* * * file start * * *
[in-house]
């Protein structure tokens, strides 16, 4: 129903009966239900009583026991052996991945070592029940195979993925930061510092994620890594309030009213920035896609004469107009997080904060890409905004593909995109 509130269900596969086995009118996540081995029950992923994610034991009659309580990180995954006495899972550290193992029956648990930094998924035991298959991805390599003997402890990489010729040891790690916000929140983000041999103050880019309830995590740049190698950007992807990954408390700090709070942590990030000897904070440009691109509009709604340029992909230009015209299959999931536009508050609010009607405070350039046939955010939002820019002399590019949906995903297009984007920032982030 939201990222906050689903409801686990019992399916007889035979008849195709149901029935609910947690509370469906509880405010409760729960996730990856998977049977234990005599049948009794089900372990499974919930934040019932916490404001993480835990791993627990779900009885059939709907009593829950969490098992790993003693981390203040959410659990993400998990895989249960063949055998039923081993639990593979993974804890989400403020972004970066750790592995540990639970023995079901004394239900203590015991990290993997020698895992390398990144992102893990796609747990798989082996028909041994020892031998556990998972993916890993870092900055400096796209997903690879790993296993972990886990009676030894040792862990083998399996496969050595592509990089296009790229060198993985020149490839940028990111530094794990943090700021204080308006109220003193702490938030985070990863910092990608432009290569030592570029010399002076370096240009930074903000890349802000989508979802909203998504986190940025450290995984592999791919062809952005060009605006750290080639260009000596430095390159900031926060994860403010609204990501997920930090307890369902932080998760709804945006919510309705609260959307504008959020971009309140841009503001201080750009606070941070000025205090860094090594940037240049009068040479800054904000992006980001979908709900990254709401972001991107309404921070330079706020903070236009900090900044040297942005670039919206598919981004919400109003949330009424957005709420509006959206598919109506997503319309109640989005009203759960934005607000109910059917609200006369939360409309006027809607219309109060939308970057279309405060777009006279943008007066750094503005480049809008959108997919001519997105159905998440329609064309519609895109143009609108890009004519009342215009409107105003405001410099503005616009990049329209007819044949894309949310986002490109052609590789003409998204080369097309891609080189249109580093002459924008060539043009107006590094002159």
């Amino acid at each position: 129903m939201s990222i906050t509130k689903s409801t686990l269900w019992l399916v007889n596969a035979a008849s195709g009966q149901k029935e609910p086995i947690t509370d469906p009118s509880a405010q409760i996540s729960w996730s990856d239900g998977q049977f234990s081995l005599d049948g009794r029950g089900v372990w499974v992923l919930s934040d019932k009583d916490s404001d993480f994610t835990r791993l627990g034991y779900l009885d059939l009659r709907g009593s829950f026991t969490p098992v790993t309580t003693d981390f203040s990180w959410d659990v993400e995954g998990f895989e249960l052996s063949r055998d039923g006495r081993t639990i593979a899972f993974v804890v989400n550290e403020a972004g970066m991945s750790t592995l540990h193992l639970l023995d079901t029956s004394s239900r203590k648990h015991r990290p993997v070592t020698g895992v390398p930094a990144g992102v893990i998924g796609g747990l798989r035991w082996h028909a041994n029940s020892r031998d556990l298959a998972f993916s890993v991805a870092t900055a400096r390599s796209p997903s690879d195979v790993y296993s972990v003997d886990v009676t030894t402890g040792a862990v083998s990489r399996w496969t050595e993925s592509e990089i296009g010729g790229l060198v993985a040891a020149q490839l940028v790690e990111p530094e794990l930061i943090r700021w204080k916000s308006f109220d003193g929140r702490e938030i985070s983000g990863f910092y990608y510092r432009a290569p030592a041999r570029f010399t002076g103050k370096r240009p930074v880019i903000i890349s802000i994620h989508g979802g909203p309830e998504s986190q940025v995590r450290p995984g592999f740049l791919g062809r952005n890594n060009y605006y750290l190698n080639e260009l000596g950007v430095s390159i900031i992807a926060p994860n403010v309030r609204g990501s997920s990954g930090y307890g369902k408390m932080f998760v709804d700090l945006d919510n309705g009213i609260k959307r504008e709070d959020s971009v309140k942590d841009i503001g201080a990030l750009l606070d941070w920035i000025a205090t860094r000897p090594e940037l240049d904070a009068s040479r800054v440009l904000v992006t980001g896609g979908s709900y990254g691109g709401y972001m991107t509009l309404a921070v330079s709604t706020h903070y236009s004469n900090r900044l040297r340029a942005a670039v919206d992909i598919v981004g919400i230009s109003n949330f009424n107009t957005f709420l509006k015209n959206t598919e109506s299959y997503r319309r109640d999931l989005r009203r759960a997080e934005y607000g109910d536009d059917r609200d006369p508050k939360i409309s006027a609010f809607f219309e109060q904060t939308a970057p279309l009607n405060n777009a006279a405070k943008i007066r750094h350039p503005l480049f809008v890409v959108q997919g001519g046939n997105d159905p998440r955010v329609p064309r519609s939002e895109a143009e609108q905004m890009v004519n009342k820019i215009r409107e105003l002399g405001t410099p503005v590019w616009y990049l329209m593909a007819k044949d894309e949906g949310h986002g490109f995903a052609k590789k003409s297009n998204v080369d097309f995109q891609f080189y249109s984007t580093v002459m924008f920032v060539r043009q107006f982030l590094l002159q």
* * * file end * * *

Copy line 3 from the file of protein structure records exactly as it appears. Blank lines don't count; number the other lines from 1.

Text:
């Amino acid at each position: 129903m939201s990222i906050t509130k689903s409801t686990l269900w019992l399916v007889n596969a035979a008849s195709g009966q149901k029935e609910p086995i947690t509370d469906p009118s509880a405010q409760i996540s729960w996730s990856d239900g998977q049977f234990s081995l005599d049948g009794r029950g089900v372990w499974v992923l919930s934040d019932k009583d916490s404001d993480f994610t835990r791993l627990g034991y779900l009885d059939l009659r709907g009593s829950f026991t969490p098992v790993t309580t003693d981390f203040s990180w959410d659990v993400e995954g998990f895989e249960l052996s063949r055998d039923g006495r081993t639990i593979a899972f993974v804890v989400n550290e403020a972004g970066m991945s750790t592995l540990h193992l639970l023995d079901t029956s004394s239900r203590k648990h015991r990290p993997v070592t020698g895992v390398p930094a990144g992102v893990i998924g796609g747990l798989r035991w082996h028909a041994n029940s020892r031998d556990l298959a998972f993916s890993v991805a870092t900055a400096r390599s796209p997903s690879d195979v790993y296993s972990v003997d886990v009676t030894t402890g040792a862990v083998s990489r399996w496969t050595e993925s592509e990089i296009g010729g790229l060198v993985a040891a020149q490839l940028v790690e990111p530094e794990l930061i943090r700021w204080k916000s308006f109220d003193g929140r702490e938030i985070s983000g990863f910092y990608y510092r432009a290569p030592a041999r570029f010399t002076g103050k370096r240009p930074v880019i903000i890349s802000i994620h989508g979802g909203p309830e998504s986190q940025v995590r450290p995984g592999f740049l791919g062809r952005n890594n060009y605006y750290l190698n080639e260009l000596g950007v430095s390159i900031i992807a926060p994860n403010v309030r609204g990501s997920s990954g930090y307890g369902k408390m932080f998760v709804d700090l945006d919510n309705g009213i609260k959307r504008e709070d959020s971009v309140k942590d841009i503001g201080a990030l750009l606070d941070w920035i000025a205090t860094r000897p090594e940037l240049d904070a009068s040479r800054v440009l904000v992006t980001g896609g979908s709900y990254g691109g709401y972001m991107t509009l309404a921070v330079s709604t706020h903070y236009s004469n900090r900044l040297r340029a942005a670039v919206d992909i598919v981004g919400i230009s109003n949330f009424n107009t957005f709420l509006k015209n959206t598919e109506s299959y997503r319309r109640d999931l989005r009203r759960a997080e934005y607000g109910d536009d059917r609200d006369p508050k939360i409309s006027a609010f809607f219309e109060q904060t939308a970057p279309l009607n405060n777009a006279a405070k943008i007066r750094h350039p503005l480049f809008v890409v959108q997919g001519g046939n997105d159905p998440r955010v329609p064309r519609s939002e895109a143009e609108q905004m890009v004519n009342k820019i215009r409107e105003l002399g405001t410099p503005v590019w616009y990049l329209m593909a007819k044949d894309e949906g949310h986002g490109f995903a052609k590789k003409s297009n998204v080369d097309f995109q891609f080189y249109s984007t580093v002459m924008f920032v060539r043009q107006f982030l590094l002159q």